In this economy, folks are very happy to pass judgment about the state of other people’s finances. It has, after all, been conflicting for many (myself included) to watch the government bail out people – and corporations – that have made poor decision after poor decision. As a result, folks are eager to point fingers, wag tongues and make lists explaining how to be a responsible adult. A short one would go something like this:
- Get a job.
- Take care of your children.
- Don’t spend beyond your means.
According to the Seattle Times, Rachel Porcaro did all of these things. A single mom, she took a job at Supercuts in Seattle, Washington to support her two boys (ages 8 and 10). To save on housing, she lived with her parents, paying them a nominal rent. She went without a car.
You’d think she was doing all of the right things.
Except you’re not the IRS.
Porcaro was selected for audit last year. When she asked why she was chosen, the IRS explained that she was too poor.
Yuh-huh. You read that correctly.
The IRS determined, through its handy-dandy database of “what it takes to get by” that her income was too low to support her family. Her income, $18,992, was about half of what the IRS thinks you need to manage a family of three in Seattle. Bells went off – the IRS assumed that she was hiding income (of course).
Even though the IRS eventually found that she wasn’t hiding income – they made some other determinations. The result was that Porcaro owed the IRS a whopping $16,000 in tax for the years 2006 and 2007. That was $16,000 that Porcaro didn’t have – her salary for those two years was just over twice that amount.
What went wrong?
For starters, Porcaro claimed both of her children as dependents on her income tax return. The IRS determined that she wasn’t actually supporting the children and denied her claims to treat them as a dependent; she also lost her right to the earned income tax credit (EITC).
The EITC is a refundable federal income tax credit targeted to low to moderate income working individuals and families. The whole idea behind the EITC was to provide an incentive to work. It helps offset Social Security taxes for taxpayers who work but make a limited amount of earned income during the year; if the EITC exceeds the amount of taxes owed, the result is a credit. To qualify, you must work and file a tax return. Porcaro did both.
To sort out the whole mess, Porcaro did what you’re supposed to do in these situations: she retained the services of a tax professional. The result? The IRS audited Porcaro’s parents.
And again, you read that correctly.
The IRS figured that Porcaro couldn’t possibly be supporting her own children on her salary. To prove that Porcaro wasn’t supporting the children, the IRS wanted to see her parents’ financial and other records.
Porcaro’s parents eventually survived the audit without assessment. They did, however, incur substantial bills in the process. So much for that whole trying to save money bit…
As for Porcaro? She was able to keep her earned income tax credit but failed to prove that her children could be considered dependents. The result was that she owed back taxes plus penalty and interest.
Interestingly, the IRS apparently would not let her parents claim the children as dependents either, which does make me think that there’s a little bit to the story that we don’t know. We don’t know, for example, where the father of the children is or whether he provides any support – that would be a key part of the audit. And we don’t know what kind of medical or child care expenses were incurred – and how those were paid. In the tax world, those kinds of details are important.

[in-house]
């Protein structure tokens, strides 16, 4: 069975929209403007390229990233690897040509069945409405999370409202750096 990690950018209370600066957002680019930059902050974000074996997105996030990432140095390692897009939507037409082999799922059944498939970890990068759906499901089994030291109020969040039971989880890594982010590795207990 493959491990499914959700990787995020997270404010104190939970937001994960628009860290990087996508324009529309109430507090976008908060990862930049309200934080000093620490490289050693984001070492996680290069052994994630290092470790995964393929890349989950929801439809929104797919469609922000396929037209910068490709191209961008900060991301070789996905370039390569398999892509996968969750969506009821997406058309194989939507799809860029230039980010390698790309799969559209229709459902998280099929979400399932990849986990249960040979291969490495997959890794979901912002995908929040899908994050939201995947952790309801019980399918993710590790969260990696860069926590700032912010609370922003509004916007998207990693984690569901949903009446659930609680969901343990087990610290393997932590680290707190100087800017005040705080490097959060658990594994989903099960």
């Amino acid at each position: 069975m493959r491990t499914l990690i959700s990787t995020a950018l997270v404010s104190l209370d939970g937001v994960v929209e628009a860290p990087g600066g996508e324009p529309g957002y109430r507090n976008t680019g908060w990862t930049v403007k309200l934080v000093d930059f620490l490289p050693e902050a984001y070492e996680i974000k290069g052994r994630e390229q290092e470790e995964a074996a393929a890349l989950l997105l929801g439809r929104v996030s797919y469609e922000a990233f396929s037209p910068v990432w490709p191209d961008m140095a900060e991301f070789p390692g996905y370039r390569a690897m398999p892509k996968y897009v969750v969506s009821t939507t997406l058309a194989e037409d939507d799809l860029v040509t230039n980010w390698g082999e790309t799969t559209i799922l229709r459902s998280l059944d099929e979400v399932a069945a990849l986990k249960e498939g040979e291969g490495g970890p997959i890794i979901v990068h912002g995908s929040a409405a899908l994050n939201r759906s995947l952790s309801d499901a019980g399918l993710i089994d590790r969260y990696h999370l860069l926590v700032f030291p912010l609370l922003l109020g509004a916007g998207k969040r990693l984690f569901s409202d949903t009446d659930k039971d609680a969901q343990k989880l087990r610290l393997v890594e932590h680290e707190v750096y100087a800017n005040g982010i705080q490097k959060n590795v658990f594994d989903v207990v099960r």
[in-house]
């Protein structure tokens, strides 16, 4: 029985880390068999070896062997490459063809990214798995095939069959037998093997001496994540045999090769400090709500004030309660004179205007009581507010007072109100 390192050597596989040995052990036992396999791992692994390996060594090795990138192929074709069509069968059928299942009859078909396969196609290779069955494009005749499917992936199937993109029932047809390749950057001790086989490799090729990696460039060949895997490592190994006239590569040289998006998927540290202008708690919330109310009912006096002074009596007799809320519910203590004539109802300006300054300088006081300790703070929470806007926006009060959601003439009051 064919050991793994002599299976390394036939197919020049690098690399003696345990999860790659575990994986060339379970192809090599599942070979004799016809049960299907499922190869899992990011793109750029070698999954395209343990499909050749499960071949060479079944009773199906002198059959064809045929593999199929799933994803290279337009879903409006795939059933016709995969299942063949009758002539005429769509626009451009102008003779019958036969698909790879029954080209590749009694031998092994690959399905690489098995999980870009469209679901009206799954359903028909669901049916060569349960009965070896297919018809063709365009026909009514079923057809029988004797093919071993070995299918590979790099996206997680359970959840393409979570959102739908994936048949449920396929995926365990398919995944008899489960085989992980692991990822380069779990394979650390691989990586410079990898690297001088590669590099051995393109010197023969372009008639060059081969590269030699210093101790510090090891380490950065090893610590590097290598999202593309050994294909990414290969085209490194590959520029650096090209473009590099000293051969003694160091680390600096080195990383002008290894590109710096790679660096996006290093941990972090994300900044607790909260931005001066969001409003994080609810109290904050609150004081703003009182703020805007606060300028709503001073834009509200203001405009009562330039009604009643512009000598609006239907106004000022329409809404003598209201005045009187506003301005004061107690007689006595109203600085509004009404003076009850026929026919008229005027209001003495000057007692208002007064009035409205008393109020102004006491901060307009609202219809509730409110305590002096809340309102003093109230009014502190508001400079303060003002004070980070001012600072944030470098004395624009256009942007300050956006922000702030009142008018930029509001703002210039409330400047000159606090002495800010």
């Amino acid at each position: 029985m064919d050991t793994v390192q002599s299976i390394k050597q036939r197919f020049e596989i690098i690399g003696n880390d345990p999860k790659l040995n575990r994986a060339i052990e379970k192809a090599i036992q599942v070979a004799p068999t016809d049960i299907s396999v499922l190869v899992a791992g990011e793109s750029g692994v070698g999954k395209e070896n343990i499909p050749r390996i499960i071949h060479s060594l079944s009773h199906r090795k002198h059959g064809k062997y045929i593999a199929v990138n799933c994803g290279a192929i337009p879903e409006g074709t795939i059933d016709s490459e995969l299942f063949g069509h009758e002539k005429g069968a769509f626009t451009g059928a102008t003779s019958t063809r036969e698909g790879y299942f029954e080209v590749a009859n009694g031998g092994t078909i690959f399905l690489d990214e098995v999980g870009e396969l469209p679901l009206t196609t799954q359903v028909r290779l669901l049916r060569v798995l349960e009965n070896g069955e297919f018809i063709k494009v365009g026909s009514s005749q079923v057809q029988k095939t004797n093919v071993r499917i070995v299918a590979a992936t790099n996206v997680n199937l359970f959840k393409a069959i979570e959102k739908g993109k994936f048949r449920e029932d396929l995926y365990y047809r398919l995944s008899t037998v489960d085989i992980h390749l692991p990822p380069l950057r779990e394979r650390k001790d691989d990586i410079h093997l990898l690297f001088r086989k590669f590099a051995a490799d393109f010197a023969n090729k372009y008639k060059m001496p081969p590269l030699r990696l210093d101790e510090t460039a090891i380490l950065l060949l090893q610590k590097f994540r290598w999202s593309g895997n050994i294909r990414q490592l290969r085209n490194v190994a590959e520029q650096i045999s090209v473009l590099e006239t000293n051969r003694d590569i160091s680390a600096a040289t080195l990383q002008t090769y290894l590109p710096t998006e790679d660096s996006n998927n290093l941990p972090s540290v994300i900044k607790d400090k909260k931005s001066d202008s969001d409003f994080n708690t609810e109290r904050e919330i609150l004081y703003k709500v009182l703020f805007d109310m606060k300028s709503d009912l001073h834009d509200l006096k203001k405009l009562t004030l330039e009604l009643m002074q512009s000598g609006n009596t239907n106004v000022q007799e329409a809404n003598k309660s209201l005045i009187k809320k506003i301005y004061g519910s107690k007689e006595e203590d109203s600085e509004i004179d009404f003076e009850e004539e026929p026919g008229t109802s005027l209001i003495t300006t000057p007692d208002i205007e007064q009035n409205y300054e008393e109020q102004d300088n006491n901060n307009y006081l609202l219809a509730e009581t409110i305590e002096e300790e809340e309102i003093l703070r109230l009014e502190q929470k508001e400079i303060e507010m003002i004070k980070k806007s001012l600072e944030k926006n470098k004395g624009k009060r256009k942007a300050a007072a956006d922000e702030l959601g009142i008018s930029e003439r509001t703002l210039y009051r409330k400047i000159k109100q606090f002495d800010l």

But notwithstanding the details, the overall picture is not a good one. As the number of audits ramps up, I’d like to think that targeted audits have more substance to them than comparing a taxpayer to a chart of norms. In the span of a few years, we’ve gone from an overwhelming number of families living in McMansions and driving giant SUVs to those buying smaller houses and relying on SmartCars and scooters (yes, I live in the city). What even constitutes the norm anymore? Is that really the best method to use for a targeted audit?
And let’s straighten out what it is that we want to “solve” when it comes to taxpayer fraud. I know that Congress believes that the EITC is a vehicle for abuse. But honest taxpayers who rely on the EITC shouldn’t fear that the credit makes them more vulnerable to audit by the IRS. If folks in Congress hate the EITC, then they should get rid of it. It’s just that easy. But don’t keep it around just so that there’s something to complain about. We’ve got plenty else that can fill that role.
It would be easy to characterize this story as either an anomaly of “IRS gone wrong” or “that’s exactly what you’d expect from IRS” depending on your view. But I don’t think that either description is completely apt. And I think we’d be missing the bigger lesson here.
This isn’t about Rachel Porcaro. Or the IRS. Or rogue agents. And it’s not about audits.
It’s really about agendas and the economy. As the economy slows, I fully expect more of these horror stories. There is immense pressure at IRS to try and collect more revenue now because the coffers are otherwise empty (trust me, I’ve talked to these folks a lot lately, it’s a different world). And yet, we’re still spending, spending, spending. Middle America simply can’t sustain it. And if our story is that we want people to find a way out of this collective hole that we’ve dug for ourselves, then we need to stop throwing dirt on them.
- IRS Proposes New Regulations for Submitting EITC Claims
- I Kid You Not: Filing for Dependents
- Why do I feel like somebody’s watching me?
- The Credit We Love to Hate: The Earned Income Tax Credit (EITC)
- Ask the taxgirl: EITC Eligibility